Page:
Desperate parents seek new options for children with cerebral palsy
Luke is one of around 60 children who are diagnosed with cerebral palsy in Northern Ireland every year.
It is the most common cause of physical disability in children and affects about one child in every 500.
Like Luke, they would be supported at child development clinics to have physiotherapy sessions run by the five health trusts and also have visits by an occupational therapist.
All of the trusts, together with the Department of Health, are doing all they can to fund care in incredibly tough financial times.
Many people find that they are having to wait months for specially adapted equipment, or feel treatment is not specialised enough for the individual child.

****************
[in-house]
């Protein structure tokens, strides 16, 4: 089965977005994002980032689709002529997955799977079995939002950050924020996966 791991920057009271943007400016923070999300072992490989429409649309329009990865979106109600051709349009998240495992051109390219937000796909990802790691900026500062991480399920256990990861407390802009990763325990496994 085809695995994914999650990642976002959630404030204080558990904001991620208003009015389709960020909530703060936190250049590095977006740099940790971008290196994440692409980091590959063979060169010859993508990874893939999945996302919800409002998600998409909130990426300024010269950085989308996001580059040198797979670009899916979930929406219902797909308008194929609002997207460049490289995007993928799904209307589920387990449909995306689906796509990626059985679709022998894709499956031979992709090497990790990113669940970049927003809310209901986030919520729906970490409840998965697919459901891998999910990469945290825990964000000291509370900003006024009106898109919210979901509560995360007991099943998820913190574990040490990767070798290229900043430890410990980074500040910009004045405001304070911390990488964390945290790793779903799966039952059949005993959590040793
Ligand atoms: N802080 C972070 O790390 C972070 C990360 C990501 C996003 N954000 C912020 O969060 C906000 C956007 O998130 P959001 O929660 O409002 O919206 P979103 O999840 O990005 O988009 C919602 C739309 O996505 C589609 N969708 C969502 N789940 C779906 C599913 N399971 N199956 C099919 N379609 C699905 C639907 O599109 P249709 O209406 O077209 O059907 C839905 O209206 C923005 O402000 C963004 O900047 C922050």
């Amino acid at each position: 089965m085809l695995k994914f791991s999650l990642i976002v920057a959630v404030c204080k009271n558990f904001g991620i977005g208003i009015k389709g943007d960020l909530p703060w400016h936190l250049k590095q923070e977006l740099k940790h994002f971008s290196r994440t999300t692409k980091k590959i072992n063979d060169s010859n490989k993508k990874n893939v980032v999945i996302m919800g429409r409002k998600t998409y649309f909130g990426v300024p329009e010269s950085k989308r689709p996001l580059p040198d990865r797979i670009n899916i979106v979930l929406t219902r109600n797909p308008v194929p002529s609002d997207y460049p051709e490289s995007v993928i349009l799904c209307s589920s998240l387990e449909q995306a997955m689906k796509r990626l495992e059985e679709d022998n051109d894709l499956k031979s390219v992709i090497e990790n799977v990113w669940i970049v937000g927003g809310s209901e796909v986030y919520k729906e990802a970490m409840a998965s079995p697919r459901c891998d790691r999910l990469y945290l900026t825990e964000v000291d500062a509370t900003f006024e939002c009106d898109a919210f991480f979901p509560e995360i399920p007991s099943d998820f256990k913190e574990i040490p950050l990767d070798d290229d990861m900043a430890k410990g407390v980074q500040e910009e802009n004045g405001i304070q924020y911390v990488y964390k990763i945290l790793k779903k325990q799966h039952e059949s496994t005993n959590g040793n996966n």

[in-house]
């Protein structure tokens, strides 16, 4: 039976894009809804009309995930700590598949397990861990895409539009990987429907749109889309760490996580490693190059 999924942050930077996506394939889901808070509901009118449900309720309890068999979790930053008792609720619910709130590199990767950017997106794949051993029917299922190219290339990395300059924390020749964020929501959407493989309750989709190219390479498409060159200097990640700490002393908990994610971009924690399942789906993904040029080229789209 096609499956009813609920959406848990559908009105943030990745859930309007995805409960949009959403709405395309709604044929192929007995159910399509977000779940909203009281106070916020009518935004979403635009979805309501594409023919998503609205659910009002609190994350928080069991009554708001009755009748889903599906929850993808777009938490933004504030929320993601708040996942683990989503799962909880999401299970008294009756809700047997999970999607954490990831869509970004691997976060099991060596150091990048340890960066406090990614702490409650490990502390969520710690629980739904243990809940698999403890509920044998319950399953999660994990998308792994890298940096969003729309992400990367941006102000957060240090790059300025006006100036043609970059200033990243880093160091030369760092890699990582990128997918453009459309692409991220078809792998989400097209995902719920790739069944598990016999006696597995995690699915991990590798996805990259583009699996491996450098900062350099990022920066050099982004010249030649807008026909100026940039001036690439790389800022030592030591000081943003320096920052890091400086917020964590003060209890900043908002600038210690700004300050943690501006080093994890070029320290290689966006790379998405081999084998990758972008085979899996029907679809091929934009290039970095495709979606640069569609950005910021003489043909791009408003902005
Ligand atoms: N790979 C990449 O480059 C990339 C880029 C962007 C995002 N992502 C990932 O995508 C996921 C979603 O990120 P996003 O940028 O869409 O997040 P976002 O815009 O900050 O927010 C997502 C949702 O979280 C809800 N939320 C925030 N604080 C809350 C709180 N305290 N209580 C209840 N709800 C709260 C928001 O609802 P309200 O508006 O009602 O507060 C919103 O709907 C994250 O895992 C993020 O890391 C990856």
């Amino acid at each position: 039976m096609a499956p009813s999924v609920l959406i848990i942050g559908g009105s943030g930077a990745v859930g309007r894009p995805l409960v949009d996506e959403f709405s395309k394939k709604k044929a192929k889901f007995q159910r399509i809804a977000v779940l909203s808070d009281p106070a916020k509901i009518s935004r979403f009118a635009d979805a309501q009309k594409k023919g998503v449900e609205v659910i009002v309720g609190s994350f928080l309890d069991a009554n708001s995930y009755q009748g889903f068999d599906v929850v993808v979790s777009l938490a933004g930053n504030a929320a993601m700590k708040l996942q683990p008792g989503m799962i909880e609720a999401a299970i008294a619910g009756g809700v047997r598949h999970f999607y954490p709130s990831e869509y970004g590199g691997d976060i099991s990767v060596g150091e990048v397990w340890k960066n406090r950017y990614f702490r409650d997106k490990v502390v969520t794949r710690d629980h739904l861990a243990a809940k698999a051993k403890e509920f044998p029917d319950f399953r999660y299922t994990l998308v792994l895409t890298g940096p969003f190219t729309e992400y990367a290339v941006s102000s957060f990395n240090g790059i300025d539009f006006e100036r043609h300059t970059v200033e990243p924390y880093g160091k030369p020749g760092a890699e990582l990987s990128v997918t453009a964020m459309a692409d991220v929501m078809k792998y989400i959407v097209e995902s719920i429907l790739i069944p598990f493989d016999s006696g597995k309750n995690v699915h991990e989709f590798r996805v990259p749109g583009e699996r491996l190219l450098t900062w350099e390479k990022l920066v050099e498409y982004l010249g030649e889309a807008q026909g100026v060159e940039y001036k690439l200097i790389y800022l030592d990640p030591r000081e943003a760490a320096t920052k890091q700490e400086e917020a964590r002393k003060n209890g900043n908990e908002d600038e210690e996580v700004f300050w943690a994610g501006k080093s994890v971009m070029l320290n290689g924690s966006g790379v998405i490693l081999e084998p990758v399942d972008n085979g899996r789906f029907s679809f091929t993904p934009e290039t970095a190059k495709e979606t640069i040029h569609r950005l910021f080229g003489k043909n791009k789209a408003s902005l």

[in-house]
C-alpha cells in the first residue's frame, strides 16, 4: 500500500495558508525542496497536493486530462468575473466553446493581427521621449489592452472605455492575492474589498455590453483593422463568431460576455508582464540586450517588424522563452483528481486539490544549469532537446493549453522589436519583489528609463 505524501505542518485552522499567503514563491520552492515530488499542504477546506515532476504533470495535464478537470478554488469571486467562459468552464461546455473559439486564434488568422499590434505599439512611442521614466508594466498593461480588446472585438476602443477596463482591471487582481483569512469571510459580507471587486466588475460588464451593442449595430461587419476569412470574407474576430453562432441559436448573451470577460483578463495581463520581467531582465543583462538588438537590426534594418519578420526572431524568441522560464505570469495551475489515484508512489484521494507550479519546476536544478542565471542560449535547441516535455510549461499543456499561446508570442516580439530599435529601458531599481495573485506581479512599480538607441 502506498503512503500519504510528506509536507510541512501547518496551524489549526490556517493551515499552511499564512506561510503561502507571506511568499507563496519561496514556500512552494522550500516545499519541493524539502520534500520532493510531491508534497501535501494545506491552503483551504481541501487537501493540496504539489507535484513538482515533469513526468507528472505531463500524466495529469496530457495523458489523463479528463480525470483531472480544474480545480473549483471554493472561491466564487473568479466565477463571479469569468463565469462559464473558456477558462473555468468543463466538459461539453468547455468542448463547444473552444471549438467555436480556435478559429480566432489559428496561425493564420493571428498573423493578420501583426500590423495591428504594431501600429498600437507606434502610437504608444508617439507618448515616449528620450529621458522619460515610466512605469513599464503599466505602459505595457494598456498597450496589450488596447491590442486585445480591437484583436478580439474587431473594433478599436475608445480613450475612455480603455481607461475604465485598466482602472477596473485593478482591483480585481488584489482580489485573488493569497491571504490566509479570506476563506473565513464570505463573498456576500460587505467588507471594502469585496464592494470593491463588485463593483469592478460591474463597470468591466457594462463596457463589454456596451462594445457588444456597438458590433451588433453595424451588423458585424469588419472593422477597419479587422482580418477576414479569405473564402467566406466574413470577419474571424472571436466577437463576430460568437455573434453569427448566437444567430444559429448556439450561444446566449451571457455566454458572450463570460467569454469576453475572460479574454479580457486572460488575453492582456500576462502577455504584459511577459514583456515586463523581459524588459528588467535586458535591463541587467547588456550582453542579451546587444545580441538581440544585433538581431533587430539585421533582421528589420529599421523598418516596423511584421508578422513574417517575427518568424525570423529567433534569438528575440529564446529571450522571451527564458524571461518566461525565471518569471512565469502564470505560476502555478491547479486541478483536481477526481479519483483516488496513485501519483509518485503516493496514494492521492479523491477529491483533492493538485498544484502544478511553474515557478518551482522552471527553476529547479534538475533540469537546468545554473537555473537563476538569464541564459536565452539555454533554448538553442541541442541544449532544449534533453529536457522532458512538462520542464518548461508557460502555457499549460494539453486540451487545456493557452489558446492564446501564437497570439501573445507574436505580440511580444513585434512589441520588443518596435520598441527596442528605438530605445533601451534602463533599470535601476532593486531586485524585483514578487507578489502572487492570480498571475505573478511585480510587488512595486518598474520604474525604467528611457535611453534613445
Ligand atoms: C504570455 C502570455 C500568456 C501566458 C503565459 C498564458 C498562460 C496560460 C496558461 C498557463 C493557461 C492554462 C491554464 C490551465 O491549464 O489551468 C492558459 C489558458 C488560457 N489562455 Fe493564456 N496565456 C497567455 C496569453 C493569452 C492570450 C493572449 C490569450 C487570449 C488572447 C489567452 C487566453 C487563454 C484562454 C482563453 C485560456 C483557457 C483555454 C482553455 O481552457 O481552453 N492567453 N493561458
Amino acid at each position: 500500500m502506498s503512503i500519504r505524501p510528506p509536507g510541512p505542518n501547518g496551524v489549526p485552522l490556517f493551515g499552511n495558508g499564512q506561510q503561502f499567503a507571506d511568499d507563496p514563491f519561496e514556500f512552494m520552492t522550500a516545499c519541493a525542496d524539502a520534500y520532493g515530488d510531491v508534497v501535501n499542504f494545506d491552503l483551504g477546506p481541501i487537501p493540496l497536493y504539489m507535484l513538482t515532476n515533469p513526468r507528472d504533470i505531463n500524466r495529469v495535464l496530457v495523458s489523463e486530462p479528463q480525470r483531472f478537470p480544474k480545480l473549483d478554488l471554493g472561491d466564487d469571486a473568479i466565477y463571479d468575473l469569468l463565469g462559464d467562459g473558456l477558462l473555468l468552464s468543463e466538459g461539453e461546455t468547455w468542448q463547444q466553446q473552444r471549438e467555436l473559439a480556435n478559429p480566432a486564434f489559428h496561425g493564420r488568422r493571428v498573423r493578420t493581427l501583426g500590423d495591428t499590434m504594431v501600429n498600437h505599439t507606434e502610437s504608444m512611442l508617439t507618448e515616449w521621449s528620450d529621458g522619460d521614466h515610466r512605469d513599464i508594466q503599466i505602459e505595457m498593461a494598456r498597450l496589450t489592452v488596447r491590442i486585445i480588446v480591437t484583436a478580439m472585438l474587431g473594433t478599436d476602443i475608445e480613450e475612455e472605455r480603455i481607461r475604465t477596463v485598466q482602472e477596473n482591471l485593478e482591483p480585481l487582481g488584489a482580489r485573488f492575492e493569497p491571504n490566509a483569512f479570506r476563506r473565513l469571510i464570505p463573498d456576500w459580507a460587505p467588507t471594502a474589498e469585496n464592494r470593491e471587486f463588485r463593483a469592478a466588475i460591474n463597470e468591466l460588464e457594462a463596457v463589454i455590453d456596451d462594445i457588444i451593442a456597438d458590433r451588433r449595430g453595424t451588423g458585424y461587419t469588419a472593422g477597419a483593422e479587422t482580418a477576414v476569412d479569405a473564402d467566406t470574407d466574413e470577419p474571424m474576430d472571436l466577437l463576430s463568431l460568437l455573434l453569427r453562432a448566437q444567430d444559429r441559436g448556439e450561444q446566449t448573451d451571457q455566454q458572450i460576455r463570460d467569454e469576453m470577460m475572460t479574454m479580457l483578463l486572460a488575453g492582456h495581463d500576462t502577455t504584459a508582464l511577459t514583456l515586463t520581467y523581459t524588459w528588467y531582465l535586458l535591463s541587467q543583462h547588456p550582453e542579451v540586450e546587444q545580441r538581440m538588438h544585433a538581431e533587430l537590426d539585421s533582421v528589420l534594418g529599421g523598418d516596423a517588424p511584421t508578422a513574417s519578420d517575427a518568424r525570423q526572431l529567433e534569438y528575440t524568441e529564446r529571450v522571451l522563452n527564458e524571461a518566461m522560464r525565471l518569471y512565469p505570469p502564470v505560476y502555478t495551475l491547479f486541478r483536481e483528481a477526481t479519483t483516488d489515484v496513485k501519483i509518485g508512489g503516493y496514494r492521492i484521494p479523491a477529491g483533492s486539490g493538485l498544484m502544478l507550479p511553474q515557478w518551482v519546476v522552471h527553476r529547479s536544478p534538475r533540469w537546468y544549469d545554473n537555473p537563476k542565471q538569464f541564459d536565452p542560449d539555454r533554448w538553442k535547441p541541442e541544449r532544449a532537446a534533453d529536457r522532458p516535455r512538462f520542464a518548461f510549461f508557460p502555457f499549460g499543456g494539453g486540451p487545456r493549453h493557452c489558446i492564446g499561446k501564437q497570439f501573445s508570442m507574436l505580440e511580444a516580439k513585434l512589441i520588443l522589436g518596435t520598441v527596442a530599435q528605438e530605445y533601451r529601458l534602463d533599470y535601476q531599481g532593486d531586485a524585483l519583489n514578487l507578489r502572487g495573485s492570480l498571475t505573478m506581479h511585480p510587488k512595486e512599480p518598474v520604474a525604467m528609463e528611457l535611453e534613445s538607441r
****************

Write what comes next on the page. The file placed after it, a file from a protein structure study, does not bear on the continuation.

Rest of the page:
Parents' desperation to give their child the best opportunity has left some feeling there is no option but to try and raise money for private alternatives.
This has been the case whether it is cerebral palsy, accessing cancer drugs or even epilepsy. We reported how the parents of Ellsa Alexander-Adams, who suffers up to 15 seizures in a day, are raising money to send her to America for more tailored treatment.
The couple from Bangor have praised the treatment from consultants at the Royal Victoria Hospital, but believe US specialists in Boston would be quicker, and also help prevent any further damage to her health.
They have set a huge target of raising $250,000 but through social media have captured the support of the public - action many are taking. As the purse-strings of the health service tighten, and waiting lists for appointments with specialists and consultants become longer, cases like Luke and Ellsa will become more and more common.